18. Less Than Zero by Bret Easton Ellis
This was his first published major work at age 21. He had several rewrites and it somewhat came from his own diary. Actually, I liked it and found it to express the time and passive character of our lead character quite well. His later book with these people at middle age did not do too well although I have not read it myself. The audio book has an interview with the author and well known writer and editor, James Atlas that was interesting. The reading by Christian Rummel added much to the dialog. He wonderfully reflected the attitude. I appreciated the references to bands of the time but tired of the repeated naming of MTV instead of just simply saying TV but I assume that it was for effect. The naming of the cars was too obvious and tiring.
Warning: The violence is brief but disturbing. I have avoided American Psycho for that reason.
One of the best lines was "I don't do enough things to keep a date book." The novel covered a summer back home in LA from a Vermont college.
I too am afraid to merge in LA. I don't even like to drive at all there.
19. Berlin Alexanderplatz by Alfred Doblin
This was a favorite of David Bowie while he lived in Berlin. It is a seamy story with a violent streak. The translation was the second one done. It must have been very difficult to translate the slang and yet keep some authentic voice.
20. St. Paul: The Apostle We Love to Hate by Karen Armstrong
She does not waste time. She gets right into his story and keeps the momentum going. Her specialty and scholarship has revolved around ST. Paul and he has clearly inspired and excited her. She acts as his contemporary defender. She says that only about seven of his Letters were written by him. Others were composed years after his death. You need to accept or at least suspend skepticism while reading this since a lot of assumptions arise. She debunks modern perceptions of him and wants us to accept him as a kind of gender equality champion.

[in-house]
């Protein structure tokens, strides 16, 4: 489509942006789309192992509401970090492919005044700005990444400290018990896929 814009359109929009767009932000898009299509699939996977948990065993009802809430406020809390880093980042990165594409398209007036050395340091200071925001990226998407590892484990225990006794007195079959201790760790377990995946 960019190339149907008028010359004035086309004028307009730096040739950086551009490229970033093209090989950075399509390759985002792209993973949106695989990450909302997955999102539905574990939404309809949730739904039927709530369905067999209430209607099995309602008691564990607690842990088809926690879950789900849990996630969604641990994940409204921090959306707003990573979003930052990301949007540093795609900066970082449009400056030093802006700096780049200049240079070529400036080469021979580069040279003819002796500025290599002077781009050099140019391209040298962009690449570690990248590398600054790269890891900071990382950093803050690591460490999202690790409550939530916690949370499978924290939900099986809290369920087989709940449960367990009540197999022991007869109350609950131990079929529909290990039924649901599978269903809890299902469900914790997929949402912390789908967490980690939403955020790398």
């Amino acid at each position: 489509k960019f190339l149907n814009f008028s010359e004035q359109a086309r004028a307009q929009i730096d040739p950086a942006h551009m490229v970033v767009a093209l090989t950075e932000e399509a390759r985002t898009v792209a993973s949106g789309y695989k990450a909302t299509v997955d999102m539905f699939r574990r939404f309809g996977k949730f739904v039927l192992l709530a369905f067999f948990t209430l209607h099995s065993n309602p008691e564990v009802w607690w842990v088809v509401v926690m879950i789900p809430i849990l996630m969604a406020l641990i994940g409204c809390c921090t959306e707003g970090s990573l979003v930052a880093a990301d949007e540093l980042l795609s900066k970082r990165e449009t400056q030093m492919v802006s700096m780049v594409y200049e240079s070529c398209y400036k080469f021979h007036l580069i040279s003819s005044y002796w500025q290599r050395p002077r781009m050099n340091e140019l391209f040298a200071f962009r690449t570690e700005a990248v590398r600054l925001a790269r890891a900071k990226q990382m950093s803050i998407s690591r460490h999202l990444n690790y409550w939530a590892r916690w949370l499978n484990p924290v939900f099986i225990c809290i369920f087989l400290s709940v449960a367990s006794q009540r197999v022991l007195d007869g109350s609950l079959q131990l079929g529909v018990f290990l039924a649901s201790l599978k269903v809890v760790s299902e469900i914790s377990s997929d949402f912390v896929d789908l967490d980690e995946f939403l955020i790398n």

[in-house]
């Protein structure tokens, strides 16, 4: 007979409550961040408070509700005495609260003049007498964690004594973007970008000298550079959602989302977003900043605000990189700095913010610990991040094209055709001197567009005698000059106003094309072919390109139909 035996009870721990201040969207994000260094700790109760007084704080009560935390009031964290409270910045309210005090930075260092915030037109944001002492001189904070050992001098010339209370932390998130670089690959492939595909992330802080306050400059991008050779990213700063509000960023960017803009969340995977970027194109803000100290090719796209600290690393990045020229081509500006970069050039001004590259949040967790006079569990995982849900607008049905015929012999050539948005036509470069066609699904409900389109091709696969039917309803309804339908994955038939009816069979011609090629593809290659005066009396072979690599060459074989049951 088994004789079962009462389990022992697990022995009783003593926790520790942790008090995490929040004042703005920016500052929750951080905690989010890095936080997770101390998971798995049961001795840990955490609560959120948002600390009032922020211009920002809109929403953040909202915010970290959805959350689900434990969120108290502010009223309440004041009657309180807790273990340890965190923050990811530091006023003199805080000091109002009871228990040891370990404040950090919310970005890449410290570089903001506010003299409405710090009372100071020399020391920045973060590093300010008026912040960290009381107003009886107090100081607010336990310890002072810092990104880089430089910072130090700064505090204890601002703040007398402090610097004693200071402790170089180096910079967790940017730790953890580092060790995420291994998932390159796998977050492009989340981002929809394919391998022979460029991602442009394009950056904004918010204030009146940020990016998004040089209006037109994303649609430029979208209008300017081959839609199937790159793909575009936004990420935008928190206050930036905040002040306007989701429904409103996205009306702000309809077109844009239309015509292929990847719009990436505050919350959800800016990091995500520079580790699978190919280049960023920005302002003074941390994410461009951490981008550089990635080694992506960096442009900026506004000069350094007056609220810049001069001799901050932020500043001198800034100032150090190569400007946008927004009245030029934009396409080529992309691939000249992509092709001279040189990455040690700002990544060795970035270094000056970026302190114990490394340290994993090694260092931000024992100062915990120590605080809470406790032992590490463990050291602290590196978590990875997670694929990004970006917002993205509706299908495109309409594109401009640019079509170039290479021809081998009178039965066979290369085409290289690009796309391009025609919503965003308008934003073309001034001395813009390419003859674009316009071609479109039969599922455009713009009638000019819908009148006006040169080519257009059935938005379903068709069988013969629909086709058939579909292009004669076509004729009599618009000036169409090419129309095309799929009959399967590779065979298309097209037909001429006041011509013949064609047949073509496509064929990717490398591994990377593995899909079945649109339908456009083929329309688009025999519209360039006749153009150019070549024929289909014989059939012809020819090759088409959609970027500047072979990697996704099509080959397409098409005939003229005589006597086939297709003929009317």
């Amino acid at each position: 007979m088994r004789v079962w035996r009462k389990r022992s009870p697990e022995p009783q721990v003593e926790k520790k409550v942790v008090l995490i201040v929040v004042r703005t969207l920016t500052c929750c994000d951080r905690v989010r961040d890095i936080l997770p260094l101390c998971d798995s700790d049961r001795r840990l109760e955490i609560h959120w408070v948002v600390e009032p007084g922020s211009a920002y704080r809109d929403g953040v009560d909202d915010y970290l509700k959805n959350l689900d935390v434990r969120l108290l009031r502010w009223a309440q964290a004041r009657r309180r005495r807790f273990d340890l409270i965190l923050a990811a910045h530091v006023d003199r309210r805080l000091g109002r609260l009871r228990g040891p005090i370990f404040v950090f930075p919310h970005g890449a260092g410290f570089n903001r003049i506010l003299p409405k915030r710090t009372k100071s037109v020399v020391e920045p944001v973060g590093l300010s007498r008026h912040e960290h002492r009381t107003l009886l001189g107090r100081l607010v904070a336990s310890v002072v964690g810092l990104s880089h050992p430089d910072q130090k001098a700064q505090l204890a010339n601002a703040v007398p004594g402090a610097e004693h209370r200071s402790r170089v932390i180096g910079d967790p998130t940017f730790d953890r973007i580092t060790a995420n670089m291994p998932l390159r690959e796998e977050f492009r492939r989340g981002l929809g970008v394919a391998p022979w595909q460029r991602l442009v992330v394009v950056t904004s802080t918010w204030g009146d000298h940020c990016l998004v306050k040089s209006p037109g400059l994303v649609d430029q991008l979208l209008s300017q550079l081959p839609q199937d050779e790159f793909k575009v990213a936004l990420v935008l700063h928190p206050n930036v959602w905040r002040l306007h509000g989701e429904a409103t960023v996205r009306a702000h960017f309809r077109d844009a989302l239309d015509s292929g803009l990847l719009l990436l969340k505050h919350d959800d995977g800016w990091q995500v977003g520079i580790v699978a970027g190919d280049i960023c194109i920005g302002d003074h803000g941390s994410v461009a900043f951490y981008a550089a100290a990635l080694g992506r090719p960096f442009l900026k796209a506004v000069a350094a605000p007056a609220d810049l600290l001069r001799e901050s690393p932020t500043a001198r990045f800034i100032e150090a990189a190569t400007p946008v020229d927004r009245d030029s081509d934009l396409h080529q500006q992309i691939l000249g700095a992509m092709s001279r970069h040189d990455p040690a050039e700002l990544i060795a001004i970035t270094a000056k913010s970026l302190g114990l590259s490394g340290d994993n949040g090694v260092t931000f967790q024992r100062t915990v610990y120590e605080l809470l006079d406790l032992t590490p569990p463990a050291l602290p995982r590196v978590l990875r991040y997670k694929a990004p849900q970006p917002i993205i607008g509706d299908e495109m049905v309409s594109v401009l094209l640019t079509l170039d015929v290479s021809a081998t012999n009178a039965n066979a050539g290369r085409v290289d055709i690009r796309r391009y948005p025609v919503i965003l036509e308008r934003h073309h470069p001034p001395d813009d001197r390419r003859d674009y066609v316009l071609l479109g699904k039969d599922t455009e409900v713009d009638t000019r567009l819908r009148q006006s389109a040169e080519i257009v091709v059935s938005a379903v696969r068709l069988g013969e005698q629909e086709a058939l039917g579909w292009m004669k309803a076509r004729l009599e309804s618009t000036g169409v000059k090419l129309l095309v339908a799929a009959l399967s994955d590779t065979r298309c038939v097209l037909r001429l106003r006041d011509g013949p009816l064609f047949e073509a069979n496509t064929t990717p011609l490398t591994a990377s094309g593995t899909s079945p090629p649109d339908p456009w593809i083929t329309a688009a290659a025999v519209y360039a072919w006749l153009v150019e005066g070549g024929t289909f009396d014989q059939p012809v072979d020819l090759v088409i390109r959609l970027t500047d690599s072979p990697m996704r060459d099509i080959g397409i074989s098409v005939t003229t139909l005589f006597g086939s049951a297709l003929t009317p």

St. Paul tried to play down the obsession with circumcision, she tells us, to attract Gentiles to this new religion.
I also did this as an audio book since she read it herself. You may think that Theresa May is reading it but don't let that stop you.
21. Remembering Roth by James Atlas
This is conversational and informal in tone with a light structure. To me it raises the question of whether a writer can ever be at the level of Phillip Roth and also be a friend. James Atlas can consider himself as being a friend toward Roth but the reassurance of a return of warm feelings is based on a smile.
22. Dreamers: When the Writers Took Power: Germany 1918 by Volker Weidermann
This is a kind of collegial insider look at the personalities of Eisner, Thomas Mann, Rilke and others as they found themselves trying to react and lead at the same time to the Post WWI German disintegration as a former art student lurked about. They clearly were not able to fill the shoes of expectations that they stumbled upon. The author is the cultural Editor of Der Spiegel and the Pushkin Press does a service by providing this new English translation of the book written originally in German in 2017.
Now onto a new look at the latest known on Van Gogh.
23. Van Gogh: A Power Seething by Julien Bell
When I saw that this was an Amazon produced book in their own series, I was somewhat conflicted. Having just finished the deeply researched and first class Karen Armstrong book in the series about St. Paul, this was a series to take seriously. These are even available for no charge in their exchange.